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Press Release

Rapid City Man Sentenced to More Than 11 Years in Prison for Conspiracy to Distribute Methamphetamine

For Immediate Release
U.S. Attorney's Office, District of South Dakota

United States Attorney Ron Parsons announced that a Rapid City, South Dakota, man convicted of Conspiracy to Distribute a Controlled Substance was sentenced on December 6, 2019, by Chief Judge Jeffrey L. Viken.

Nicholas Perry, age 31, was sentenced to 11 years and 3 months in federal prison, followed by 5 years of supervised release, and ordered to pay a $100 special assessment to the Federal Crime Victims Fund. 

From May 2017 through August 2017, co-conspirator Dana Faulkner transported and arranged transportation of 15-45 kilograms of methamphetamine to South Dakota from Colorado.  Perry was one of the multiple sub-distributors who dealt Faulkner’s methamphetamine in the Rapid City area.  Faulkner was previously sentenced to 25 years in federal prison.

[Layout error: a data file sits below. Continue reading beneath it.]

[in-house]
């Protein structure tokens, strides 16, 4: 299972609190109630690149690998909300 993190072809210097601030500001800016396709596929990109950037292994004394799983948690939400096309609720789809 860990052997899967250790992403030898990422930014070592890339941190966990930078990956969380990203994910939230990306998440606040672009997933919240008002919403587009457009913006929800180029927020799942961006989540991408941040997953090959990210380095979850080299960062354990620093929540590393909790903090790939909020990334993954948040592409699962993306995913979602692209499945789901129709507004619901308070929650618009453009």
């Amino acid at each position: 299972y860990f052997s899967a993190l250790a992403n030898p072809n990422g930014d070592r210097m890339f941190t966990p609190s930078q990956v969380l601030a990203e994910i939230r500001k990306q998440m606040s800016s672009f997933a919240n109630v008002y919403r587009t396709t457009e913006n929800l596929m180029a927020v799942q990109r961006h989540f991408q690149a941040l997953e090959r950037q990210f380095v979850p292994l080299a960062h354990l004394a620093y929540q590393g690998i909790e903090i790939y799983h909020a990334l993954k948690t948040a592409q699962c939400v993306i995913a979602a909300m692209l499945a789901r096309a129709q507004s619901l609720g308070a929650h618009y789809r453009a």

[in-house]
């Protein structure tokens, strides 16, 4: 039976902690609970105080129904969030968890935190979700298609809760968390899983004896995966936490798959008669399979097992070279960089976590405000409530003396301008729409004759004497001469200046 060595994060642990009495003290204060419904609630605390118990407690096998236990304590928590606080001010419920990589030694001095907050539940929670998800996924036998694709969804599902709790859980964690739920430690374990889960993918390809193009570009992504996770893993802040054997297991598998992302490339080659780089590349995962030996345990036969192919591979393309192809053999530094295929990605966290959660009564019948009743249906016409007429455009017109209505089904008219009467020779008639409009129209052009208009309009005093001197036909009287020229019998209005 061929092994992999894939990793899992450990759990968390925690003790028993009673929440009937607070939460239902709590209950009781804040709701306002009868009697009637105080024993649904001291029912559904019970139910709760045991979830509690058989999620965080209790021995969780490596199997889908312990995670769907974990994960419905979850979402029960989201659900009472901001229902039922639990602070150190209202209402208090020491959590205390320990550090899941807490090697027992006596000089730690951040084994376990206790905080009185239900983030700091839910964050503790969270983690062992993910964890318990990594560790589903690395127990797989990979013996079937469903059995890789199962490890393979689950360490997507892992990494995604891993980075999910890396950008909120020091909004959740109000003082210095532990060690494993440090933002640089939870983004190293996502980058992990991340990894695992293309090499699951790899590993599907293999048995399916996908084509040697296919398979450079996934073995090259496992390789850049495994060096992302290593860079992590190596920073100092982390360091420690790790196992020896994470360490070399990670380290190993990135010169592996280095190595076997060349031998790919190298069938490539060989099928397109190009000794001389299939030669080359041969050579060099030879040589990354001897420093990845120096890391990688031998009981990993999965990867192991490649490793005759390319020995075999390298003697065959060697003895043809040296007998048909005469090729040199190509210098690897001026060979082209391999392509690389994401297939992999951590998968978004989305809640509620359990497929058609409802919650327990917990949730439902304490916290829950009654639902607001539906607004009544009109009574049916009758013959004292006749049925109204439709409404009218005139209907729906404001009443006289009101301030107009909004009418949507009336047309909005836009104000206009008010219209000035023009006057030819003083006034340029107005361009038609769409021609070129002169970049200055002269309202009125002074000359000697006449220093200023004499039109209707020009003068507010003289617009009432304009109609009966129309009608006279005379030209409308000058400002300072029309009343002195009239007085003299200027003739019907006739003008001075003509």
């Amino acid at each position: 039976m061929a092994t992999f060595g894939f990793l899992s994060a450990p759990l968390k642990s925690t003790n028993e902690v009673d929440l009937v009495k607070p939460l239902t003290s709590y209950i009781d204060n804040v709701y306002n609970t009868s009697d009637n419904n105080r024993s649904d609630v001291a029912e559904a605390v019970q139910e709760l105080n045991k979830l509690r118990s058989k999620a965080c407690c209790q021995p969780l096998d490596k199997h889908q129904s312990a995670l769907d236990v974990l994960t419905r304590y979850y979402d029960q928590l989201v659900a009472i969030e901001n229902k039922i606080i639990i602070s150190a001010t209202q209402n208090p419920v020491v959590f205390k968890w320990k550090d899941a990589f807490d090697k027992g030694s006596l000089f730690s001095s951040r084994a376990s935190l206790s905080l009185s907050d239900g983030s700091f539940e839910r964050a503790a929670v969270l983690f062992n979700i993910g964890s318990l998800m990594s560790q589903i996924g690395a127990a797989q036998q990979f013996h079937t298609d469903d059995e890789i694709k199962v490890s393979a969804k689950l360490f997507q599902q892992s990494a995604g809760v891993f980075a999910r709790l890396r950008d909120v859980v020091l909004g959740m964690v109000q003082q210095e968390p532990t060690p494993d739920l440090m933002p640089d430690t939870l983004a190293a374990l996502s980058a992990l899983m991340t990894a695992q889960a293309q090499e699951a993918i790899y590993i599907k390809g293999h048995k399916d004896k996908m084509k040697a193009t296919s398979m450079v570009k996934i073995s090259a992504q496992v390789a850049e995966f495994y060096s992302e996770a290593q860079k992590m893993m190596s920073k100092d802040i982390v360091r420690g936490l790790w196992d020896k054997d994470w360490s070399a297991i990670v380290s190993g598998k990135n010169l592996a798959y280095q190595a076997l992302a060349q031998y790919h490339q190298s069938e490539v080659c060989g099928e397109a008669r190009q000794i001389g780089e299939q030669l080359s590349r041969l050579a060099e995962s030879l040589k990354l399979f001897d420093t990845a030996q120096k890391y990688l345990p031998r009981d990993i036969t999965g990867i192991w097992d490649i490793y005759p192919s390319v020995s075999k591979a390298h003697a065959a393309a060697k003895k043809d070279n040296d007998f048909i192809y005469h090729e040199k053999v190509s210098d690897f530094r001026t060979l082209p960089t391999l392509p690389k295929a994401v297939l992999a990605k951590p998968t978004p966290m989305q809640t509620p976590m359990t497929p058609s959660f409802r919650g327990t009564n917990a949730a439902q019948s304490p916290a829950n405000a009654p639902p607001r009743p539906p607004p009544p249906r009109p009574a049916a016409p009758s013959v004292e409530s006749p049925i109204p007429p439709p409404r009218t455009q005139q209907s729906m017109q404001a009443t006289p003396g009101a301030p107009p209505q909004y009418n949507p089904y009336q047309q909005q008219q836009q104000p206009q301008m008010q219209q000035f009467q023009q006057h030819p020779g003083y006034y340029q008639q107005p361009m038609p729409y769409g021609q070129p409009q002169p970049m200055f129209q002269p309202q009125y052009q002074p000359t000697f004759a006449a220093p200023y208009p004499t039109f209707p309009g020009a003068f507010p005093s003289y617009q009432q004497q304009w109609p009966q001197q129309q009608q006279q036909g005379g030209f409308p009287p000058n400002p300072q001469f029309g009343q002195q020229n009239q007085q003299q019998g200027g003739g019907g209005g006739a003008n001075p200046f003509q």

This case is part of Project Safe Neighborhoods (PSN), a program bringing together all levels of law enforcement and the communities they serve to reduce violent crime and make our neighborhoods safer for everyone.  The Department of Justice reinvigorated PSN in 2017 as part of the Department’s renewed focus on targeting violent criminals, directing all U.S. Attorney’s Offices to work in partnership with federal, state, local, and tribal law enforcement and the local community to develop effective, locally-based strategies to reduce violent crime.

This case was investigated by the Unified Narcotics Enforcement Team (UNET) and the Bureau of Alcohol, Tobacco, Firearms, and Explosives.  UNET is comprised of law enforcement from the Pennington County Sheriff’s Office, Rapid City Police Department, South Dakota Division of Criminal Investigation, and the South Dakota National Guard.  Assistant U.S. Attorney Kathryn N. Rich prosecuted the case.  Multiple co-conspirators have already been sentenced.

Perry was immediately turned over to the custody of the U.S. Marshals Service.   

Updated December 11, 2019

Drug Trafficking
Project Safe Neighborhoods